A pinhole camera, a variation of Camera obscura, is a simple camera without a lens and with a single small aperture, a pinhole – effectively a light-proof box with a small hole in one side. Light from a scene passes through this single point and projects an inverted image on the opposite side of the box. Exposures can typically range from five seconds up to as much as several hours. The effect was noted in the 5th century BC in China and has been refined over the centuries.
A pinhole camera is completely dark on all the other sides of the box including the side where the point is created. This part is usually painted black, but black boxes are also used for this purpose. There is also a thin screen which looks like a projector sheet, and is put in between the dark side adjacent to the pinhole.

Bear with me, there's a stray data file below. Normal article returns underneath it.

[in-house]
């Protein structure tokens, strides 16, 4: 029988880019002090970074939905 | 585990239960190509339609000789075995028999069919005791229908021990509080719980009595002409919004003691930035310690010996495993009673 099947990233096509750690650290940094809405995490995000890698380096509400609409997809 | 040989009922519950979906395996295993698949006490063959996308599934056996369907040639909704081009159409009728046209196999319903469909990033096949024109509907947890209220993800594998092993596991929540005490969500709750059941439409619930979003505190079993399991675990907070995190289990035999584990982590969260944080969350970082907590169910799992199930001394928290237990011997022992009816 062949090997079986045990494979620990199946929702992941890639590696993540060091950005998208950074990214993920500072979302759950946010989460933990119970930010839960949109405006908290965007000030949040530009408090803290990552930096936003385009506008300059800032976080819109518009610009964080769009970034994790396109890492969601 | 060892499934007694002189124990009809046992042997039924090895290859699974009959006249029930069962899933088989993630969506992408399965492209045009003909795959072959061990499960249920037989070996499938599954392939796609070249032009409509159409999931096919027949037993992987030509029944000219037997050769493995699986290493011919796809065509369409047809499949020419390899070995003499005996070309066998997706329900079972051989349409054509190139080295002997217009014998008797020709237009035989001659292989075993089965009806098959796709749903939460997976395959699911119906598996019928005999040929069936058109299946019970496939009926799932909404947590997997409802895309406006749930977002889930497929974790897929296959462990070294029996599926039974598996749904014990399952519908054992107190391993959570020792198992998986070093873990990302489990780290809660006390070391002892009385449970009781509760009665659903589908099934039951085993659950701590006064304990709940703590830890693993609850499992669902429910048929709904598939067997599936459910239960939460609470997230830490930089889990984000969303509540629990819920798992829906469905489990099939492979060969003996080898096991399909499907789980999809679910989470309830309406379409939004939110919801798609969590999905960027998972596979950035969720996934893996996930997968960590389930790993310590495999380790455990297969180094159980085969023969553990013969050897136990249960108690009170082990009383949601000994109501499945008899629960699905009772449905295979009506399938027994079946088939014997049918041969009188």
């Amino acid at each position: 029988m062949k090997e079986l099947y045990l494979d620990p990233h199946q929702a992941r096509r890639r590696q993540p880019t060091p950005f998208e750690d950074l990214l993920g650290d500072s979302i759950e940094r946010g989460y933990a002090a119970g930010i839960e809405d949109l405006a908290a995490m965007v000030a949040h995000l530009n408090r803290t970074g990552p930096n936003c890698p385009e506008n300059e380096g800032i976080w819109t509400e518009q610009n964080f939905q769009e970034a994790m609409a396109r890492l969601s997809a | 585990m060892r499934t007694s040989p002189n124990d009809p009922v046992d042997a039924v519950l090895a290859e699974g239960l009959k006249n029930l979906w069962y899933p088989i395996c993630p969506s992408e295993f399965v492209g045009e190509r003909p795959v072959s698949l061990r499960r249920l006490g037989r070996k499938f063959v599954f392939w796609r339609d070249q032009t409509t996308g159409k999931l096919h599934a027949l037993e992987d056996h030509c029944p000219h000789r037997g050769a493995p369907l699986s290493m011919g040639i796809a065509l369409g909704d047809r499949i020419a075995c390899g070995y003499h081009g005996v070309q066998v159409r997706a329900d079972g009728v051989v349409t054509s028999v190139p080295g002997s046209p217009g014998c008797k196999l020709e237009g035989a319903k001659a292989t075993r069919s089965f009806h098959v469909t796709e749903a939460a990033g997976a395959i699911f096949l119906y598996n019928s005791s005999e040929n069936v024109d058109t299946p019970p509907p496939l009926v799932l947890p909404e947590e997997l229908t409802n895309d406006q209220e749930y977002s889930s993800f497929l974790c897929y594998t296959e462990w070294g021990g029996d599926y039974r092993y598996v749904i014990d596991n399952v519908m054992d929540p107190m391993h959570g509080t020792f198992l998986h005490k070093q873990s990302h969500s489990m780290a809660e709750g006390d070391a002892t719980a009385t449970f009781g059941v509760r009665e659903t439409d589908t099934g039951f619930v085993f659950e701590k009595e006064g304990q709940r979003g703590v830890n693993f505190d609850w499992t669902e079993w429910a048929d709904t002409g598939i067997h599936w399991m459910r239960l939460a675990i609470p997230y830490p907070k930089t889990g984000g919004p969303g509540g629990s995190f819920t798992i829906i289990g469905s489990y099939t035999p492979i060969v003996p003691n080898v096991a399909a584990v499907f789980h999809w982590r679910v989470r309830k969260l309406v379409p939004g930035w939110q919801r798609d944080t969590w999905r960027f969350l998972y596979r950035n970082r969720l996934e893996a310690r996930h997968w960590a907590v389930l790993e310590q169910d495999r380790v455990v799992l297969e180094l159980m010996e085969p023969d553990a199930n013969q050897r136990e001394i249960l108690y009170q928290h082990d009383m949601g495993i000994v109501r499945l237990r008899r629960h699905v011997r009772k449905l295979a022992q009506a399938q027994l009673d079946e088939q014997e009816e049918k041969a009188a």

Up to a certain point, the smaller the hole, the sharper the image, but the dimmer the projected image. Optimally, the size of the aperture should be 1/100 or less of the distance between it and the projected image.
Because a pinhole camera requires a lengthy exposure, its shutter may be manually operated, as with a flap made of light-proof material to cover and uncover the pinhole. Typical exposures range from five seconds to several hours. The images that I make are usually from 2 min to 7 minutes.
NOTE: In really bright light, when using film, your exposure times can be in the SINGLE Second to half-second range.
Click on the first image below for my presentation on how to make a pinhole camera. ↓